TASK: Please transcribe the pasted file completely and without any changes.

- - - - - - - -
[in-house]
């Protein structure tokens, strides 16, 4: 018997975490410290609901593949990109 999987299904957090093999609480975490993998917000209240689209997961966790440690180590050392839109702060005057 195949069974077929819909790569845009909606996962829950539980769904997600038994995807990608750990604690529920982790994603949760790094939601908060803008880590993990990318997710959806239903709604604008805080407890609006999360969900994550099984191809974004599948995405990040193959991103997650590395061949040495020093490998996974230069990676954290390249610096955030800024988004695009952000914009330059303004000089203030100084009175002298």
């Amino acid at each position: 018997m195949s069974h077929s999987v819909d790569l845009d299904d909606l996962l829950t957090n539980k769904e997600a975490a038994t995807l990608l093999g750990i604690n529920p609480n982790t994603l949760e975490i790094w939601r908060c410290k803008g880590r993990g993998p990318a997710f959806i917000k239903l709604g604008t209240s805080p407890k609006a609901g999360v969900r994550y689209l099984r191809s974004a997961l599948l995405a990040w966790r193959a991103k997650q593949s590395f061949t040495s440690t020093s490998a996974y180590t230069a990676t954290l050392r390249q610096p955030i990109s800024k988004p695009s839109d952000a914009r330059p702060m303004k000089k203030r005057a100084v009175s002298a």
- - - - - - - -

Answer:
[in-house]
């Protein structure tokens, strides 16, 4: 018997975490410290609901593949990109 999987299904957090093999609480975490993998917000209240689209997961966790440690180590050392839109702060005057 195949069974077929819909790569845009909606996962829950539980769904997600038994995807990608750990604690529920982790994603949760790094939601908060803008880590993990990318997710959806239903709604604008805080407890609006999360969900994550099984191809974004599948995405990040193959991103997650590395061949040495020093490998996974230069990676954290390249610096955030800024988004695009952000914009330059303004000089203030100084009175002298």
């Amino acid at each position: 018997m195949s069974h077929s999987v819909d790569l845009d299904d909606l996962l829950t957090n539980k769904e997600a975490a038994t995807l990608l093999g750990i604690n529920p609480n982790t994603l949760e975490i790094w939601r908060c410290k803008g880590r993990g993998p990318a997710f959806i917000k239903l709604g604008t209240s805080p407890k609006a609901g999360v969900r994550y689209l099984r191809s974004a997961l599948l995405a990040w966790r193959a991103k997650q593949s590395f061949t040495s440690t020093s490998a996974y180590t230069a990676t954290l050392r390249q610096p955030i990109s800024k988004p695009s839109d952000a914009r330059p702060m303004k000089k203030r005057a100084v009175s002298a």